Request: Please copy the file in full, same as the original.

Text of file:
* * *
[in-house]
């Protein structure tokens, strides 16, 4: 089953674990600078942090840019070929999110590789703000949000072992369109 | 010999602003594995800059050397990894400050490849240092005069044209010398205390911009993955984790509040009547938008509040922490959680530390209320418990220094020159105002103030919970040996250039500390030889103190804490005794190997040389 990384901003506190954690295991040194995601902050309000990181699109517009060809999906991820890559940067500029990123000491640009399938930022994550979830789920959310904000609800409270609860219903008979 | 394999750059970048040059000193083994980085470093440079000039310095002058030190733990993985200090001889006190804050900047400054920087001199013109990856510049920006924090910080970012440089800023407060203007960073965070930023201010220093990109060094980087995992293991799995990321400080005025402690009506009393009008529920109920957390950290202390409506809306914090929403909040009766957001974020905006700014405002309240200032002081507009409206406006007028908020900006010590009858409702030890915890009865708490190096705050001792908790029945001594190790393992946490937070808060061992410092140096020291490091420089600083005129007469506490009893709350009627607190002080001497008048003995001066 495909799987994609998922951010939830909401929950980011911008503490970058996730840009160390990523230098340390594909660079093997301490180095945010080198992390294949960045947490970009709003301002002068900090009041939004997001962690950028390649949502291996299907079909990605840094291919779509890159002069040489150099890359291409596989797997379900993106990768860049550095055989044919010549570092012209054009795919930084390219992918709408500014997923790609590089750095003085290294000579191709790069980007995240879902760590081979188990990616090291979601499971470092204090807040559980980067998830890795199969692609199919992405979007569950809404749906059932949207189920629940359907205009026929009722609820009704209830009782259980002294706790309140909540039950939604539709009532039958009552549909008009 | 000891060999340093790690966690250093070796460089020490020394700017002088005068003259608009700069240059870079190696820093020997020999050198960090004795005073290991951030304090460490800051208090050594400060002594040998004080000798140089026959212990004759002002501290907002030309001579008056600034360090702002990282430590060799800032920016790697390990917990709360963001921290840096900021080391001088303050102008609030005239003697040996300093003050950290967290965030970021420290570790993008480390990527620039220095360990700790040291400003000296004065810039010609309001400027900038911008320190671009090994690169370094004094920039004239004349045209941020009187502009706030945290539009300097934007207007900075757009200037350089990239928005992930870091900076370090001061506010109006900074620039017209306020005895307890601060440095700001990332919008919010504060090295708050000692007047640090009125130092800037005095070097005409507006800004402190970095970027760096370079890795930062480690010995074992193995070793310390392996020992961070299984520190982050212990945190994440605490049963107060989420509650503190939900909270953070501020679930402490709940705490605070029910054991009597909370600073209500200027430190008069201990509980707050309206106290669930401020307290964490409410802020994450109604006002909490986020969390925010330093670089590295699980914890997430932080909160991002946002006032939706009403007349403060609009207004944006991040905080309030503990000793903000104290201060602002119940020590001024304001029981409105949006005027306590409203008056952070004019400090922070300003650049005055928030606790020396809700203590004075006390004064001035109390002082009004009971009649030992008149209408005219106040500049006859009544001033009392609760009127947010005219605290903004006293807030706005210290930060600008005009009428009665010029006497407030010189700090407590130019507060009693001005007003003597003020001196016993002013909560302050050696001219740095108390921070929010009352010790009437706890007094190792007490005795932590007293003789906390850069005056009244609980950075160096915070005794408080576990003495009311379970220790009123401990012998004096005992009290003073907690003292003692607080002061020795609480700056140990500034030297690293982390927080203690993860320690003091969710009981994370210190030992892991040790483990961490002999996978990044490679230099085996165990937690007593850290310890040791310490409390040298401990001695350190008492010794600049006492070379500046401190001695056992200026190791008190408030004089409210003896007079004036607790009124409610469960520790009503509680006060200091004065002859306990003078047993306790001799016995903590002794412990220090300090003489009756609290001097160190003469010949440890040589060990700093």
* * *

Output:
[in-house]
């Protein structure tokens, strides 16, 4: 089953674990600078942090840019070929999110590789703000949000072992369109 | 010999602003594995800059050397990894400050490849240092005069044209010398205390911009993955984790509040009547938008509040922490959680530390209320418990220094020159105002103030919970040996250039500390030889103190804490005794190997040389 990384901003506190954690295991040194995601902050309000990181699109517009060809999906991820890559940067500029990123000491640009399938930022994550979830789920959310904000609800409270609860219903008979 | 394999750059970048040059000193083994980085470093440079000039310095002058030190733990993985200090001889006190804050900047400054920087001199013109990856510049920006924090910080970012440089800023407060203007960073965070930023201010220093990109060094980087995992293991799995990321400080005025402690009506009393009008529920109920957390950290202390409506809306914090929403909040009766957001974020905006700014405002309240200032002081507009409206406006007028908020900006010590009858409702030890915890009865708490190096705050001792908790029945001594190790393992946490937070808060061992410092140096020291490091420089600083005129007469506490009893709350009627607190002080001497008048003995001066 495909799987994609998922951010939830909401929950980011911008503490970058996730840009160390990523230098340390594909660079093997301490180095945010080198992390294949960045947490970009709003301002002068900090009041939004997001962690950028390649949502291996299907079909990605840094291919779509890159002069040489150099890359291409596989797997379900993106990768860049550095055989044919010549570092012209054009795919930084390219992918709408500014997923790609590089750095003085290294000579191709790069980007995240879902760590081979188990990616090291979601499971470092204090807040559980980067998830890795199969692609199919992405979007569950809404749906059932949207189920629940359907205009026929009722609820009704209830009782259980002294706790309140909540039950939604539709009532039958009552549909008009 | 000891060999340093790690966690250093070796460089020490020394700017002088005068003259608009700069240059870079190696820093020997020999050198960090004795005073290991951030304090460490800051208090050594400060002594040998004080000798140089026959212990004759002002501290907002030309001579008056600034360090702002990282430590060799800032920016790697390990917990709360963001921290840096900021080391001088303050102008609030005239003697040996300093003050950290967290965030970021420290570790993008480390990527620039220095360990700790040291400003000296004065810039010609309001400027900038911008320190671009090994690169370094004094920039004239004349045209941020009187502009706030945290539009300097934007207007900075757009200037350089990239928005992930870091900076370090001061506010109006900074620039017209306020005895307890601060440095700001990332919008919010504060090295708050000692007047640090009125130092800037005095070097005409507006800004402190970095970027760096370079890795930062480690010995074992193995070793310390392996020992961070299984520190982050212990945190994440605490049963107060989420509650503190939900909270953070501020679930402490709940705490605070029910054991009597909370600073209500200027430190008069201990509980707050309206106290669930401020307290964490409410802020994450109604006002909490986020969390925010330093670089590295699980914890997430932080909160991002946002006032939706009403007349403060609009207004944006991040905080309030503990000793903000104290201060602002119940020590001024304001029981409105949006005027306590409203008056952070004019400090922070300003650049005055928030606790020396809700203590004075006390004064001035109390002082009004009971009649030992008149209408005219106040500049006859009544001033009392609760009127947010005219605290903004006293807030706005210290930060600008005009009428009665010029006497407030010189700090407590130019507060009693001005007003003597003020001196016993002013909560302050050696001219740095108390921070929010009352010790009437706890007094190792007490005795932590007293003789906390850069005056009244609980950075160096915070005794408080576990003495009311379970220790009123401990012998004096005992009290003073907690003292003692607080002061020795609480700056140990500034030297690293982390927080203690993860320690003091969710009981994370210190030992892991040790483990961490002999996978990044490679230099085996165990937690007593850290310890040791310490409390040298401990001695350190008492010794600049006492070379500046401190001695056992200026190791008190408030004089409210003896007079004036607790009124409610469960520790009503509680006060200091004065002859306990003078047993306790001799016995903590002794412990220090300090003489009756609290001097160190003469010949440890040589060990700093």